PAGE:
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Event Date: 
Wednesday, October 28, 2015 - 18:15 - 18:30
Institution: 
UTS
Title: 

Heterogeneity in diazotroph diversity and activity within a putative hotspot for marine nitrogen fixation

Abstract: 

Australia’s tropical waters represent predicted “hotspots” for nitrogen (N2) fixation based on empirical and modelled data. However, the identity, activity and ecology of N2 fixing bacteria (diazotrophs) within this region are virtually unknown. By coupling DNA and cDNA sequencing of nitrogenase genes (nifH) with size fractionated N2 fixation rate measurements, we elucidated diazotroph dynamics across the shelf region of the Arafura and Timor Seas (ATS) and oceanic Coral Sea during Austral spring and winter. During spring, Trichodesmium dominated ATS assemblages, comprising 60% of nifH DNA sequences, while Candidatus Atelocyanobacterium thalassa (UCYN-A) comprised 42% in the Coral Sea. In contrast, during winter the relative abundance of heterotrophic unicellular diazotrophs (∂-proteobacteria and gamma-24774A11) increased in both regions, concomitant with a marked decline in UCYN-A sequences, whereby this clade effectively disappeared in the Coral Sea. Conservative estimates of N2 fixation rates ranged from < 1 to 91 nmol L-1 d-1, and size fractionation indicated that unicellular organisms dominated N2 fixation during both spring and winter, but average unicellular rates were up to 10-fold higher in winter than spring. Relative abundances of UCYN-A1 and gamma-24774A11 nifH transcripts negatively correlated to silicate and phosphate, suggesting an affinity for oligotrophy. Our results indicate that Australia’s tropical waters are indeed hotspots for N2 fixation, and that regional physicochemical characteristics drive differential contributions of cyanobacterial and heterotrophic phylotypes to N2 fixation.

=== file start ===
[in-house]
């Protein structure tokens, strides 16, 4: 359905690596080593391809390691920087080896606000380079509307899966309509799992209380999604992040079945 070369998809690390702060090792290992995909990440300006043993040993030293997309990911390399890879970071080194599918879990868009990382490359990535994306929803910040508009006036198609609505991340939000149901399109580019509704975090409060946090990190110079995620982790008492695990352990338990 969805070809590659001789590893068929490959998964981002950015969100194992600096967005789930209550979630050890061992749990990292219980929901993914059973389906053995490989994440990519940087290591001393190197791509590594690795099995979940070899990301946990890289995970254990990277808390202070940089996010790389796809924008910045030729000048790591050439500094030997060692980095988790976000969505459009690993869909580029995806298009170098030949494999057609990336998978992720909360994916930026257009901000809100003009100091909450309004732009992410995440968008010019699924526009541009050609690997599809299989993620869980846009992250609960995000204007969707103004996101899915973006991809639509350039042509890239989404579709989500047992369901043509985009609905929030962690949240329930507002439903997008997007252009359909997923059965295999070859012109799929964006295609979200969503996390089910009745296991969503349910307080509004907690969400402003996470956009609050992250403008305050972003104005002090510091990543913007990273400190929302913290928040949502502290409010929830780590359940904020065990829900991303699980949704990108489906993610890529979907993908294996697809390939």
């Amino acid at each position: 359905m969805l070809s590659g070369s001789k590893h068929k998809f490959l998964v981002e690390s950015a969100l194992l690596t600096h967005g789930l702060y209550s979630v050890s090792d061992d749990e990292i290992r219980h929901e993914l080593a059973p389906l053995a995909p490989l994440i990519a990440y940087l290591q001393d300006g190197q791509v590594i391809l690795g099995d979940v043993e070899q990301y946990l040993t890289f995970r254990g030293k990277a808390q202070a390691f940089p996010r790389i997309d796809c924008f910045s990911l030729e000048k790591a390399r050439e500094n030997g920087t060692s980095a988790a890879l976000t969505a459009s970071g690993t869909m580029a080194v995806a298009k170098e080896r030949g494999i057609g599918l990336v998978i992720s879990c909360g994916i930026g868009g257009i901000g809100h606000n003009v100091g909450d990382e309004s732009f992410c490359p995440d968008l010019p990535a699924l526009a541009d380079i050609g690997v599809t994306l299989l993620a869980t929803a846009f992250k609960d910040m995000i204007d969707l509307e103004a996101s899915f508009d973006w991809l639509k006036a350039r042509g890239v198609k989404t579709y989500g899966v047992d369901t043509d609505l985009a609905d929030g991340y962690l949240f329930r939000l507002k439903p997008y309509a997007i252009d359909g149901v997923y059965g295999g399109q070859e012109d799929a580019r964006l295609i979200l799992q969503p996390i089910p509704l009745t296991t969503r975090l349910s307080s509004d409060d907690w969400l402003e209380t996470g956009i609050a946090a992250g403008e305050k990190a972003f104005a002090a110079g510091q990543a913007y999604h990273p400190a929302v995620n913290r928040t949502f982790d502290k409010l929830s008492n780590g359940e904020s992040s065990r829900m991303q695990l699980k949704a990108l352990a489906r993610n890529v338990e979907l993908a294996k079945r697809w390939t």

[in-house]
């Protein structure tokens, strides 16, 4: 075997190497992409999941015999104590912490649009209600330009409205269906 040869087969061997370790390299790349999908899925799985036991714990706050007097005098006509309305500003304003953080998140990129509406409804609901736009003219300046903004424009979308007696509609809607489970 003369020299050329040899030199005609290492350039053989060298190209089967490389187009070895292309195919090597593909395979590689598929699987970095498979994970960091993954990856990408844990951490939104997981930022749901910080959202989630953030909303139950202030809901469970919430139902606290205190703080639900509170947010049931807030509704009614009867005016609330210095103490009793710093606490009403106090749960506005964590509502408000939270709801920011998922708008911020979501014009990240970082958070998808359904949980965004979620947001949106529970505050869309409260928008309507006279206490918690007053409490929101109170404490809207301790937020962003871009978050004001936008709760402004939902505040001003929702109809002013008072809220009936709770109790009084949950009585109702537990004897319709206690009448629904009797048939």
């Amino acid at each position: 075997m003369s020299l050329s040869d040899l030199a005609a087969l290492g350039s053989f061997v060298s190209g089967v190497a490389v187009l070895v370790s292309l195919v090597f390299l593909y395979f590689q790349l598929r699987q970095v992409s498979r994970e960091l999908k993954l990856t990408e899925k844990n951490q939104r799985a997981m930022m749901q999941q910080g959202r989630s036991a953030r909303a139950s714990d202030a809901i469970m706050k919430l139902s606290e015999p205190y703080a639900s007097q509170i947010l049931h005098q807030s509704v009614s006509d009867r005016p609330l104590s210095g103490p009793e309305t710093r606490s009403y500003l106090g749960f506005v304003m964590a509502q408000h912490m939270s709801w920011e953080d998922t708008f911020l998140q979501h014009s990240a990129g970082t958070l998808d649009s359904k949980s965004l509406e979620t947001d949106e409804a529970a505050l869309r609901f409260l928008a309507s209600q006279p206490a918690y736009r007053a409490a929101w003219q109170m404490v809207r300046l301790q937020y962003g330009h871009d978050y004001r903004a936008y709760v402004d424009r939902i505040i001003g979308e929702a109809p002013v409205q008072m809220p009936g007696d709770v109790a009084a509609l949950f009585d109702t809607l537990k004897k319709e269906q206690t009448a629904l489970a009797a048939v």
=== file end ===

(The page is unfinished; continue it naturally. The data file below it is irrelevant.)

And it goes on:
Event Date: 
Wednesday, October 28, 2015 - 18:00 - 18:15
Institution: 
UNSW
Title: 

Key to living in the extreme desert soils of eastern Antarctica: a chemolithotrophic lifestyle

Abstract: 

Mitchell Peninsula is located at the south of the Windmill Islands, Eastern Antarctica. It is described as a nutrient poor, extreme polar desert and limited knowledge on the microbial diversity of  the soils in this area exists. We examined the microbial taxonomic composition and metabolic potential of Mitchell Peninsula soils  using 16S metagenomics and shotgun metagenomics. We found the site to be a potential biodiversity hotspot, containing a high abundance of Candidate Phyla WPS2 and AD3. Subsequently, differential binning was used to recover 23 draft genomes, including 3 genomes from WPS-2 and two from AD3.  Further analysis of the metagenome revealed a novel Ribulose-1,5-bisphosphate carboxylase/oxygenase (RubisCO) gene to be abundant in the bacterial community, despite a lack of evidence for photosynthesis related genes. We believe that unlike many other Antarctic regions, chemolithautrophic carbon fixation via CBB cycle is the dominant carbon fixation pathway, hence this pathway is providing the key to survival is this very dry, hostile environment. 

Reference: JOB474
Application deadline: CLOSED



The Centre for Systems Genomics is holding a 1-day symposium on metagenomics and microbiome research, Tuesday November 17 at Bio21. 

Interested in presenting? Register now! and complete the abstract section.